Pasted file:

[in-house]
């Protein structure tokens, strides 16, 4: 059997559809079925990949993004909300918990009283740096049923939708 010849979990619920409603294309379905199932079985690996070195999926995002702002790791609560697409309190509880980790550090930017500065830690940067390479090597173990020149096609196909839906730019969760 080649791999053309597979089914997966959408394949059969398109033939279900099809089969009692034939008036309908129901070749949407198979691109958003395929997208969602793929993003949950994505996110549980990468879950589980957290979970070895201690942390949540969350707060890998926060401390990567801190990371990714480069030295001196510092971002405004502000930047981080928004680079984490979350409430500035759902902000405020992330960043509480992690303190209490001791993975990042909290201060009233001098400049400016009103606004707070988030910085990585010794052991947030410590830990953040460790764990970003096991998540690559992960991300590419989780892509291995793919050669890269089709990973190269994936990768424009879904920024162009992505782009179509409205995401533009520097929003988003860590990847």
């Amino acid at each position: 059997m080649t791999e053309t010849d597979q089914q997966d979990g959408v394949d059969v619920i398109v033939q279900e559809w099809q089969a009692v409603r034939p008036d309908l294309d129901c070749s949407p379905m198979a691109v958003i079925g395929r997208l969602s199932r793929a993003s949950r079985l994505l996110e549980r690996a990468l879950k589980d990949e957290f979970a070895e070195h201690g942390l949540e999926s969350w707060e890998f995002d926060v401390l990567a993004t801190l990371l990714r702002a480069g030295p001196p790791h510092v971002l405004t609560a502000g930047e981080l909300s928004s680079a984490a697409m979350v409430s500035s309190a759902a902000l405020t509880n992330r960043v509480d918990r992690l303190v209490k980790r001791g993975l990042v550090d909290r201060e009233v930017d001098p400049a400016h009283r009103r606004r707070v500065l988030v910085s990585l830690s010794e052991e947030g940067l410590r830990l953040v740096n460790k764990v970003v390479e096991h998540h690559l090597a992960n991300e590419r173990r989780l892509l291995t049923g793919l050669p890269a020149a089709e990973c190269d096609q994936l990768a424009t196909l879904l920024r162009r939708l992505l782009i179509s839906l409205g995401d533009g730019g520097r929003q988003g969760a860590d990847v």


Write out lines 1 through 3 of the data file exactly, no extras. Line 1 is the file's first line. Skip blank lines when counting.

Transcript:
[in-house]
């Protein structure tokens, strides 16, 4: 059997559809079925990949993004909300918990009283740096049923939708 010849979990619920409603294309379905199932079985690996070195999926995002702002790791609560697409309190509880980790550090930017500065830690940067390479090597173990020149096609196909839906730019969760 080649791999053309597979089914997966959408394949059969398109033939279900099809089969009692034939008036309908129901070749949407198979691109958003395929997208969602793929993003949950994505996110549980990468879950589980957290979970070895201690942390949540969350707060890998926060401390990567801190990371990714480069030295001196510092971002405004502000930047981080928004680079984490979350409430500035759902902000405020992330960043509480992690303190209490001791993975990042909290201060009233001098400049400016009103606004707070988030910085990585010794052991947030410590830990953040460790764990970003096991998540690559992960991300590419989780892509291995793919050669890269089709990973190269994936990768424009879904920024162009992505782009179509409205995401533009520097929003988003860590990847």
């Amino acid at each position: 059997m080649t791999e053309t010849d597979q089914q997966d979990g959408v394949d059969v619920i398109v033939q279900e559809w099809q089969a009692v409603r034939p008036d309908l294309d129901c070749s949407p379905m198979a691109v958003i079925g395929r997208l969602s199932r793929a993003s949950r079985l994505l996110e549980r690996a990468l879950k589980d990949e957290f979970a070895e070195h201690g942390l949540e999926s969350w707060e890998f995002d926060v401390l990567a993004t801190l990371l990714r702002a480069g030295p001196p790791h510092v971002l405004t609560a502000g930047e981080l909300s928004s680079a984490a697409m979350v409430s500035s309190a759902a902000l405020t509880n992330r960043v509480d918990r992690l303190v209490k980790r001791g993975l990042v550090d909290r201060e009233v930017d001098p400049a400016h009283r009103r606004r707070v500065l988030v910085s990585l830690s010794e052991e947030g940067l410590r830990l953040v740096n460790k764990v970003v390479e096991h998540h690559l090597a992960n991300e590419r173990r989780l892509l291995t049923g793919l050669p890269a020149a089709e990973c190269d096609q994936l990768a424009t196909l879904l920024r162009r939708l992505l782009i179509s839906l409205g995401d533009g730019g520097r929003q988003g969760a860590d990847v």